London: Hodder & Stoughton, 1910. Paperback. This is the 1910 vintage pulp paperback, the so-called "First Cheap Edition." This particular copy is noteworthy for both superior condition and colonial provenance. My African Journey is Churchill's travelogue on Britain's possessions in East Africa, written while he was serving as Undersecretary of State for the Colonies. In the summer of 1907 Churchill left England for five months, making his way after working stops in southern Europe to Africa for "a tour of the east African domains." In early November, Churchill would kill a rhinoceros, the basis of the striking illustration on the front cover of the British first edition of his eventual book. By now a seasoned and financially shrewd author, Churchill arranged to profit doubly from the trip, first by serializing articles in Strand Magazine and then by publishing a book based substantially upon them.
In November 1908 Hodder and Stoughton published My African Journey as a book, which was a substantial 10,000 words longer than the serialized articles. In 1910, just sixteen months after the first edition, the publisher issued a so-called "First Cheap Edition" produced in vintage "pulp" style. The text is arranged in a 92-page, two-column format with a few pages of advertisements at either end. This handsome paperback edition features a color illustration on the front cover similar to that of the first edition, with Churchill in pith helmet with binoculars around his neck and a rifle in his hands standing beside a dead white rhinoceros. Some 20,000 copies were produced (80 percent sold domestically and 20 percent shipped for export), but given the fragility of the edition, few survive today. And those that do are usually in poor condition - befitting a century-old cheap paperback.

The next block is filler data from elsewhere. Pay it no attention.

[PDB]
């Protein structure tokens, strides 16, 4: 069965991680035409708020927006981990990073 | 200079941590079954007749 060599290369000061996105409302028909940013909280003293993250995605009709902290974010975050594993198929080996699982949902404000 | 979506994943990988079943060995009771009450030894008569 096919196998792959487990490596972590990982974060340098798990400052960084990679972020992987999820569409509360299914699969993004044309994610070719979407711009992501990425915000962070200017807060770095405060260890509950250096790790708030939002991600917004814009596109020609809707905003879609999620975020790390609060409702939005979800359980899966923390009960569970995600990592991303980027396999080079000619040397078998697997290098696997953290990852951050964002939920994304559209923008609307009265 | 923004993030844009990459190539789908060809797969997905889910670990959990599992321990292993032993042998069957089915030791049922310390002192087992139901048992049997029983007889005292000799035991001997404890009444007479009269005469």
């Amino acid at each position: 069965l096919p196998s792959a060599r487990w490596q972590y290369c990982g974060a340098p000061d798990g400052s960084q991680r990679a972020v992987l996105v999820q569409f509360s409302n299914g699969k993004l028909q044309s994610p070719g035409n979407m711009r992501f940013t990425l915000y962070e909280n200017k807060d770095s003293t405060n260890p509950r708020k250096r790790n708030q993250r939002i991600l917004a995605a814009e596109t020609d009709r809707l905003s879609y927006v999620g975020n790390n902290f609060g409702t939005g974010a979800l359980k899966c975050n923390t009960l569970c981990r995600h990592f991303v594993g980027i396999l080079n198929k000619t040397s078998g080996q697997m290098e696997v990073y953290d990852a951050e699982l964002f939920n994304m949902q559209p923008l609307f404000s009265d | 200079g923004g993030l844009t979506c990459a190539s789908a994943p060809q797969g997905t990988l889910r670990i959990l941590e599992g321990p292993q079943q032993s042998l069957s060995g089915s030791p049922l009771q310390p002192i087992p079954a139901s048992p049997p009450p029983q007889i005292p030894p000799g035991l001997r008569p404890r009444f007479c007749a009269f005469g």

This copy is a wonderful exception. Moreover, it is clearly one of the 20 percent of copies shipped for export. Both the front cover and first page of text bear the same Auckland, New Zealand bookseller ink stamp and this copy came to us from the antipodes. The wraps binding is unusually bright and complete. All the spine print is intact and clearly legible. We note only minor wear to extremities, with only fractional chips to the spine ends and upper rear cover. Light soiling is confined to the rear cover adjacent to the spine. The contents are toned, as is inevitable for pulp paper of this age, but considerably less browned and brittle than nearly any other copy we have encountered. We find no spotting and no previous ownership marks. This is among the very best copies we have ever seen and all the more remarkable for the fact that it is among the few survivors of those 20 percent designated for export.
Reference: Cohen A27.8, Woods/ICS A12(b), Langworth p.85. Item #004803